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Special Teams Coverage Drills for Success

In the , I wrote about organizing your special teams and how we plan for a week of practice. This issue, I want to share some drills that we use to practice specific skills for special teams. Just with offense and defense, practice time should be divided among walkthrough team time, individual or group skill development, and lastly full team time either on air or against a scout team. During the preseason, the drills we use can often be done by the whole team at once and double as conditioning while working on the skills that will transfer to our schemes. We will also use circuits to cycle players through quickly and work on multiple skills in a short amount of time. Some of the drills below have been adapted specifically for our schemes. However, they’re easy to adapt to fit your schemes as well.

Coverage Drills

Sideline Coverage Drill

One coverage drill we really like is very simple. We call it “Sideline Coverage Drill”. While it’s primarily for kick off coverage, the skills are applicable to punt coverage as well. I got from AFCA’s Complete Guide to Special Teams in an article by Greg McMahon. The diagram below shows how we set up the field for this drill.

Equipment Needed

8 Cones or something to be used for landmarks, 2 hand shields, Bag or dummy large enough to be tackled.

Description

Cover man (CM) starts on one sideline, then on coach’s command, sprints across the field. He must avoid the first bag while staying w/in the 3 yd box, he then regains his coverage lane to the next scout player. The CM then uses a two-hand butt technique in the ATTACK zone to defeat and shed the 2nd block. Once past this point, the player will sprint to the cones and settle his feet (chopping) in a good football position. The returner will then be released by the coach to run full speed to one of the landmarks. The CM will shuffle to the side that the returner is running to and execute an open field tackle on the bag the returner is holding. The players will then rotate to the starting position at the opposite sideline. One coach will be on each side to release the CM and returner. Variation: This could also be done using a kicker or punter, so that the returner gets practice fielding kicks and the CM gets accustomed to moving on the kicker’s movement.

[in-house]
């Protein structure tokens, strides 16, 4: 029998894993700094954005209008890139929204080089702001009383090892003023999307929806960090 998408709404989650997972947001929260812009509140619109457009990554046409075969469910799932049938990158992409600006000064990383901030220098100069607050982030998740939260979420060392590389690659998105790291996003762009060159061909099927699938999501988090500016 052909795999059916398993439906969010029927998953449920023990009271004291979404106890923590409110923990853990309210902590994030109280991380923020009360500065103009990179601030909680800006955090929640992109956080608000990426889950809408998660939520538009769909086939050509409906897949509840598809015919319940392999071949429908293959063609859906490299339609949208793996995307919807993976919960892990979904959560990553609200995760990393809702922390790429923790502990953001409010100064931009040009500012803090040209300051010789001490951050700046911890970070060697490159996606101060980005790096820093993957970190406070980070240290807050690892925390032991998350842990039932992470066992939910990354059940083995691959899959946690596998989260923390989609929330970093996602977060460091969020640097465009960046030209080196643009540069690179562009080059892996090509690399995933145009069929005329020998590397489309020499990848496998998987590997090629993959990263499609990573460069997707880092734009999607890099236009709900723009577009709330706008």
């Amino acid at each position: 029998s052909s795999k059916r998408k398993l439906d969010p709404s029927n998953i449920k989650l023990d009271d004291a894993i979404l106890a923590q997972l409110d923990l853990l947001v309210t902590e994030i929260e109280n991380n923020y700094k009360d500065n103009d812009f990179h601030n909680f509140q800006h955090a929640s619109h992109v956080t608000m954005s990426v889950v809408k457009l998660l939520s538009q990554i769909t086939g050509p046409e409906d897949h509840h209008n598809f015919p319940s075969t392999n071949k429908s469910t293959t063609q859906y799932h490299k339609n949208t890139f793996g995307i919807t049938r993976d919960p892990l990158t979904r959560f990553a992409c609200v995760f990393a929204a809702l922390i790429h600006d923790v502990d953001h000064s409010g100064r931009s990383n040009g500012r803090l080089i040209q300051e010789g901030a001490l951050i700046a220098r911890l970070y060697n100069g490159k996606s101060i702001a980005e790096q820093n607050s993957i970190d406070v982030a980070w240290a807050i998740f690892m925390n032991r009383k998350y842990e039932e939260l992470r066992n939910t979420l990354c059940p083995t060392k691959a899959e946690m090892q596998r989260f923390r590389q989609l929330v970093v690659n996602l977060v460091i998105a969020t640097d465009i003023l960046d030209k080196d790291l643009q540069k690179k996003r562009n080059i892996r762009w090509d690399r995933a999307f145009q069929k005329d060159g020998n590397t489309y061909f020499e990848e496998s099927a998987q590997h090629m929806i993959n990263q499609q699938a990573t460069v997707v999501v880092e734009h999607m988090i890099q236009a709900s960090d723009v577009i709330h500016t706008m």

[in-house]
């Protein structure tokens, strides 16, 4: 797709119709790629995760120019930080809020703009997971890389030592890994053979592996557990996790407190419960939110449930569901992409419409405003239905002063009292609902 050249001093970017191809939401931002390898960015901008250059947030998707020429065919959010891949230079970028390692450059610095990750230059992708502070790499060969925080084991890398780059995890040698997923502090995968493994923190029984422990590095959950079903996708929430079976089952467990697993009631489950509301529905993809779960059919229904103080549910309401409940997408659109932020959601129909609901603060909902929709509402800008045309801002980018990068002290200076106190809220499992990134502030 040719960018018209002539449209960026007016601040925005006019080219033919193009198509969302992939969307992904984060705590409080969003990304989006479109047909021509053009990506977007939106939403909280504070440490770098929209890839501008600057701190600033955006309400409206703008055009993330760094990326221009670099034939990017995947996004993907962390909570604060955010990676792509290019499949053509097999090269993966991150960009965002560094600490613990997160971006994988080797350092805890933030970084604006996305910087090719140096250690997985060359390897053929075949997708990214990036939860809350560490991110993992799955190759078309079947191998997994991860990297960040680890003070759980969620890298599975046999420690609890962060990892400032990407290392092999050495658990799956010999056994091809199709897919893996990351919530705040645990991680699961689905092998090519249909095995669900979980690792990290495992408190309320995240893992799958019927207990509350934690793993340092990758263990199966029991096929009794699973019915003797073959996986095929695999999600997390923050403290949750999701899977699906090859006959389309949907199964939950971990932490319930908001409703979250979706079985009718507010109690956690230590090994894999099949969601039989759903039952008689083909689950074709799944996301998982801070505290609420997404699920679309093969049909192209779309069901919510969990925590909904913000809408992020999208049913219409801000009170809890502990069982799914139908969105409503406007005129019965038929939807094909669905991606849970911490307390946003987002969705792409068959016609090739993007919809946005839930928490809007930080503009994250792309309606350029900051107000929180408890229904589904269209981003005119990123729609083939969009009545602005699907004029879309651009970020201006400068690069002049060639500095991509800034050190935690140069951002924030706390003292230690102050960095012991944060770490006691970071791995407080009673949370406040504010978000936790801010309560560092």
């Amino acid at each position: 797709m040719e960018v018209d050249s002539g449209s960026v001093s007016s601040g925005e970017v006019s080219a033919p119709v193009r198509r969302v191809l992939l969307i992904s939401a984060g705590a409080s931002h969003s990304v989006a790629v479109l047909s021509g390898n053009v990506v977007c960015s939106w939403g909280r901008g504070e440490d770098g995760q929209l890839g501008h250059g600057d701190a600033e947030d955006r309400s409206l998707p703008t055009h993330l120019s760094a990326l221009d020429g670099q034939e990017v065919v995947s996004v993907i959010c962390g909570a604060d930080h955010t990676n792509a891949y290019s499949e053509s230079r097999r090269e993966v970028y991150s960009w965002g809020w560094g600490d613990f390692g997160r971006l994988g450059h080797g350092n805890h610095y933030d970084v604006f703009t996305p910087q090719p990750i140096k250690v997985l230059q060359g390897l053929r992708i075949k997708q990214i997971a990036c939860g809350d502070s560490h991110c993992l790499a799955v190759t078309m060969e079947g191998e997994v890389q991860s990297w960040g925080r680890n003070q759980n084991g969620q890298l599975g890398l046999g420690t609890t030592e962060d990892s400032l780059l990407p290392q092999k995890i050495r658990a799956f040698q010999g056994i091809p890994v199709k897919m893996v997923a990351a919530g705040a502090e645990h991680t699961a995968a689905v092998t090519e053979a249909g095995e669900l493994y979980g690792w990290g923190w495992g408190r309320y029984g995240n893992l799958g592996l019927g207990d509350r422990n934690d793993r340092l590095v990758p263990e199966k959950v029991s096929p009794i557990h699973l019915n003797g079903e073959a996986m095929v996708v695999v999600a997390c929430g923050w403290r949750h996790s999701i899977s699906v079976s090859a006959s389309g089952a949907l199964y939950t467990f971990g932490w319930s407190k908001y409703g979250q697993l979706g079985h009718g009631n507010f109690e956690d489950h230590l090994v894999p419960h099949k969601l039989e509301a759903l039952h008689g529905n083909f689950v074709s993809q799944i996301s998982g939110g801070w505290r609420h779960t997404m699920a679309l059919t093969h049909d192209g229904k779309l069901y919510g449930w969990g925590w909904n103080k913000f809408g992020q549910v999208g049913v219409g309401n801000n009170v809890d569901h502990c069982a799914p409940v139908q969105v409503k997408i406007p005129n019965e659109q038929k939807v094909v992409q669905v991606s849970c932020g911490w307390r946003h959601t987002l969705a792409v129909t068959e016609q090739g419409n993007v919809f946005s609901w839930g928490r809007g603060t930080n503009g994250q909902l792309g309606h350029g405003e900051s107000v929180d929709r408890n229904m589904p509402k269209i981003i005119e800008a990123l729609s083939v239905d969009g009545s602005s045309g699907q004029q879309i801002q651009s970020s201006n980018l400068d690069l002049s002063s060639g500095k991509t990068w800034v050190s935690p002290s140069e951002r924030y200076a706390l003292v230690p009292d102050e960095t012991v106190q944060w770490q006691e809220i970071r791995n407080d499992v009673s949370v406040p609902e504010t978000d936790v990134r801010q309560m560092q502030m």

Coaching Points

  • Players should use any means possible to avoid the first blocker, but must stay w/ in the 3 yd box and regain lane integrity. 
  • On attacking the 2nd bag, players should gather feet to prepare for contact. On contact, they should stun pad with heel of their palms and shuck pad to one side. 
  • Do not release the return man until the CM has gathered feet at cones. 
  • Ensure proper form tackle on the returner’s bag. Have CM execute form tackle and bring the bag to the returner’s spot while still in form tackle.

Defend the Box Drill

Another drill that’s very similar to the sideline coverage drill is one we call “Defend the Box. This drill works on both coverage and on blocking someone in space on a return team. The set up is almost identical to the sideline cover drill with a few changes. The diagram below shows how we set up the field for this drill.

Equipment Needed

8 Cones or something to be used for landmarks.

Description

Cover man (CM) starts on one sideline, then on coach’s command, sprints across the field. A return team blocker (RB) starts the drill aligned 2-3 yds outside of the hash. As the CM sprints, the RB must back pedal to give a 5-7 yd cushion just like a defensive back would for a wide receiver. When the cushion is broken, the RB must then open his hips to “alley run” with the CM. The RB is trying to force the CM to go outside the cones to protect the ball carrier on the opposite numbers. The CM is simply trying to tag the ball carrier. Players will rotate from CM to returner to RB. A coach will be on the side to release the CM. Other coaches should be coaching up the blockers.